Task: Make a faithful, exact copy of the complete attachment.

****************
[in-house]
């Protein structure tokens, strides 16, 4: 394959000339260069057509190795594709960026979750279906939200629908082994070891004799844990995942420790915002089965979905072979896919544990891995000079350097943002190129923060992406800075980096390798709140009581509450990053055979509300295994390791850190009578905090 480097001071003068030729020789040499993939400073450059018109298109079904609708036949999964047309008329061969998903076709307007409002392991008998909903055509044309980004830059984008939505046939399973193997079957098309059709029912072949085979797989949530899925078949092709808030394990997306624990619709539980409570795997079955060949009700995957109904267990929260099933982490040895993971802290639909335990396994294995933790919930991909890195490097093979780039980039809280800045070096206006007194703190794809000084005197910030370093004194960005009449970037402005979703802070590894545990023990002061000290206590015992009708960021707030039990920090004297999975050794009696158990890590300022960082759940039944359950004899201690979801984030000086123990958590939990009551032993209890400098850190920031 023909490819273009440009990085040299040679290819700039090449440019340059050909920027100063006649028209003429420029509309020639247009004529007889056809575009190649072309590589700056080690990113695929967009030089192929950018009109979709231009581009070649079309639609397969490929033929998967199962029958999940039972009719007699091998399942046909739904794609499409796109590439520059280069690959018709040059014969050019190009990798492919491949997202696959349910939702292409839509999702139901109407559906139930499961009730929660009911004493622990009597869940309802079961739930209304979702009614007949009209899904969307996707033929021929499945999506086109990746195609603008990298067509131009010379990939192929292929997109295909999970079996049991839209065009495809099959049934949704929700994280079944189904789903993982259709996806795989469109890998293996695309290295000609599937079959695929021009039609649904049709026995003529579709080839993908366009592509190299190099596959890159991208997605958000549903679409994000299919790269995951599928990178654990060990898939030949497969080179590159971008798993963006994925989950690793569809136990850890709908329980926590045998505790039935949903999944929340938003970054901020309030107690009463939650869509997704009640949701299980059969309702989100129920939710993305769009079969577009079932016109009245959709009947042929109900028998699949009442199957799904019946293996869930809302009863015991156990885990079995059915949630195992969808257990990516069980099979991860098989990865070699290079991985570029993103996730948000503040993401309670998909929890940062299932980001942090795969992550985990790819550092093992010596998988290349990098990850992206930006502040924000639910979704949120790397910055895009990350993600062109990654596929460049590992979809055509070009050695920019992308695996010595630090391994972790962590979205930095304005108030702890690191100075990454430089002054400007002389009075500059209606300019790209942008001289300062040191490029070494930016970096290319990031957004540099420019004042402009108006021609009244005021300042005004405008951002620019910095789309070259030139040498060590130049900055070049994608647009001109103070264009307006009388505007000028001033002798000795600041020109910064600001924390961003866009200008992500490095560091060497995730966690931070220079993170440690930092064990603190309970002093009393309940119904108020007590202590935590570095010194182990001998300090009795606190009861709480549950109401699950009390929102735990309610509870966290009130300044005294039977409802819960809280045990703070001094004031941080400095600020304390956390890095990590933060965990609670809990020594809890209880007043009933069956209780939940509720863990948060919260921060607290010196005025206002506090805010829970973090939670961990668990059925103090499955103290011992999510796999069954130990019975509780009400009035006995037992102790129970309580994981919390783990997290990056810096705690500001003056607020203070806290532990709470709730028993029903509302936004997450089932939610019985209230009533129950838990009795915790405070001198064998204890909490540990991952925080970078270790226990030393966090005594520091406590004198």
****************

[in-house]
């Protein structure tokens, strides 16, 4: 394959000339260069057509190795594709960026979750279906939200629908082994070891004799844990995942420790915002089965979905072979896919544990891995000079350097943002190129923060992406800075980096390798709140009581509450990053055979509300295994390791850190009578905090 480097001071003068030729020789040499993939400073450059018109298109079904609708036949999964047309008329061969998903076709307007409002392991008998909903055509044309980004830059984008939505046939399973193997079957098309059709029912072949085979797989949530899925078949092709808030394990997306624990619709539980409570795997079955060949009700995957109904267990929260099933982490040895993971802290639909335990396994294995933790919930991909890195490097093979780039980039809280800045070096206006007194703190794809000084005197910030370093004194960005009449970037402005979703802070590894545990023990002061000290206590015992009708960021707030039990920090004297999975050794009696158990890590300022960082759940039944359950004899201690979801984030000086123990958590939990009551032993209890400098850190920031 023909490819273009440009990085040299040679290819700039090449440019340059050909920027100063006649028209003429420029509309020639247009004529007889056809575009190649072309590589700056080690990113695929967009030089192929950018009109979709231009581009070649079309639609397969490929033929998967199962029958999940039972009719007699091998399942046909739904794609499409796109590439520059280069690959018709040059014969050019190009990798492919491949997202696959349910939702292409839509999702139901109407559906139930499961009730929660009911004493622990009597869940309802079961739930209304979702009614007949009209899904969307996707033929021929499945999506086109990746195609603008990298067509131009010379990939192929292929997109295909999970079996049991839209065009495809099959049934949704929700994280079944189904789903993982259709996806795989469109890998293996695309290295000609599937079959695929021009039609649904049709026995003529579709080839993908366009592509190299190099596959890159991208997605958000549903679409994000299919790269995951599928990178654990060990898939030949497969080179590159971008798993963006994925989950690793569809136990850890709908329980926590045998505790039935949903999944929340938003970054901020309030107690009463939650869509997704009640949701299980059969309702989100129920939710993305769009079969577009079932016109009245959709009947042929109900028998699949009442199957799904019946293996869930809302009863015991156990885990079995059915949630195992969808257990990516069980099979991860098989990865070699290079991985570029993103996730948000503040993401309670998909929890940062299932980001942090795969992550985990790819550092093992010596998988290349990098990850992206930006502040924000639910979704949120790397910055895009990350993600062109990654596929460049590992979809055509070009050695920019992308695996010595630090391994972790962590979205930095304005108030702890690191100075990454430089002054400007002389009075500059209606300019790209942008001289300062040191490029070494930016970096290319990031957004540099420019004042402009108006021609009244005021300042005004405008951002620019910095789309070259030139040498060590130049900055070049994608647009001109103070264009307006009388505007000028001033002798000795600041020109910064600001924390961003866009200008992500490095560091060497995730966690931070220079993170440690930092064990603190309970002093009393309940119904108020007590202590935590570095010194182990001998300090009795606190009861709480549950109401699950009390929102735990309610509870966290009130300044005294039977409802819960809280045990703070001094004031941080400095600020304390956390890095990590933060965990609670809990020594809890209880007043009933069956209780939940509720863990948060919260921060607290010196005025206002506090805010829970973090939670961990668990059925103090499955103290011992999510796999069954130990019975509780009400009035006995037992102790129970309580994981919390783990997290990056810096705690500001003056607020203070806290532990709470709730028993029903509302936004997450089932939610019985209230009533129950838990009795915790405070001198064998204890909490540990991952925080970078270790226990030393966090005594520091406590004198």